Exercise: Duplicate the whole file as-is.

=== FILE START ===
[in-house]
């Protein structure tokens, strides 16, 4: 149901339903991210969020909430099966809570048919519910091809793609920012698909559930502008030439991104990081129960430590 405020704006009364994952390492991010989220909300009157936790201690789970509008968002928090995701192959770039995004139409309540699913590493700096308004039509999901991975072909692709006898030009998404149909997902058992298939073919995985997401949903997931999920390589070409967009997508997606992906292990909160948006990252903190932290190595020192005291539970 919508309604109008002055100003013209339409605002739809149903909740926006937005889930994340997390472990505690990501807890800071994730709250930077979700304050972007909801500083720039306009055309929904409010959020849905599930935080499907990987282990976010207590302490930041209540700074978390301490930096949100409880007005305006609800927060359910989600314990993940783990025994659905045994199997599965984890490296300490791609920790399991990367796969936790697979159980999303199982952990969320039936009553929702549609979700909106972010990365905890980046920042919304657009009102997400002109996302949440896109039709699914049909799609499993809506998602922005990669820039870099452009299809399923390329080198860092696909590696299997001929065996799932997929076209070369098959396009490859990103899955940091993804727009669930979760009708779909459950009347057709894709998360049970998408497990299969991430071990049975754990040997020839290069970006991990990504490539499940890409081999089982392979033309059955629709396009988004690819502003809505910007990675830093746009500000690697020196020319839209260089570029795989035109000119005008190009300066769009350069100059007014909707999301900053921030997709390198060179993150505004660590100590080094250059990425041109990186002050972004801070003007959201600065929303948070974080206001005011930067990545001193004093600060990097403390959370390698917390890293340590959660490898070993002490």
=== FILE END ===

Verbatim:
[in-house]
């Protein structure tokens, strides 16, 4: 149901339903991210969020909430099966809570048919519910091809793609920012698909559930502008030439991104990081129960430590 405020704006009364994952390492991010989220909300009157936790201690789970509008968002928090995701192959770039995004139409309540699913590493700096308004039509999901991975072909692709006898030009998404149909997902058992298939073919995985997401949903997931999920390589070409967009997508997606992906292990909160948006990252903190932290190595020192005291539970 919508309604109008002055100003013209339409605002739809149903909740926006937005889930994340997390472990505690990501807890800071994730709250930077979700304050972007909801500083720039306009055309929904409010959020849905599930935080499907990987282990976010207590302490930041209540700074978390301490930096949100409880007005305006609800927060359910989600314990993940783990025994659905045994199997599965984890490296300490791609920790399991990367796969936790697979159980999303199982952990969320039936009553929702549609979700909106972010990365905890980046920042919304657009009102997400002109996302949440896109039709699914049909799609499993809506998602922005990669820039870099452009299809399923390329080198860092696909590696299997001929065996799932997929076209070369098959396009490859990103899955940091993804727009669930979760009708779909459950009347057709894709998360049970998408497990299969991430071990049975754990040997020839290069970006991990990504490539499940890409081999089982392979033309059955629709396009988004690819502003809505910007990675830093746009500000690697020196020319839209260089570029795989035109000119005008190009300066769009350069100059007014909707999301900053921030997709390198060179993150505004660590100590080094250059990425041109990186002050972004801070003007959201600065929303948070974080206001005011930067990545001193004093600060990097403390959370390698917390890293340590959660490898070993002490």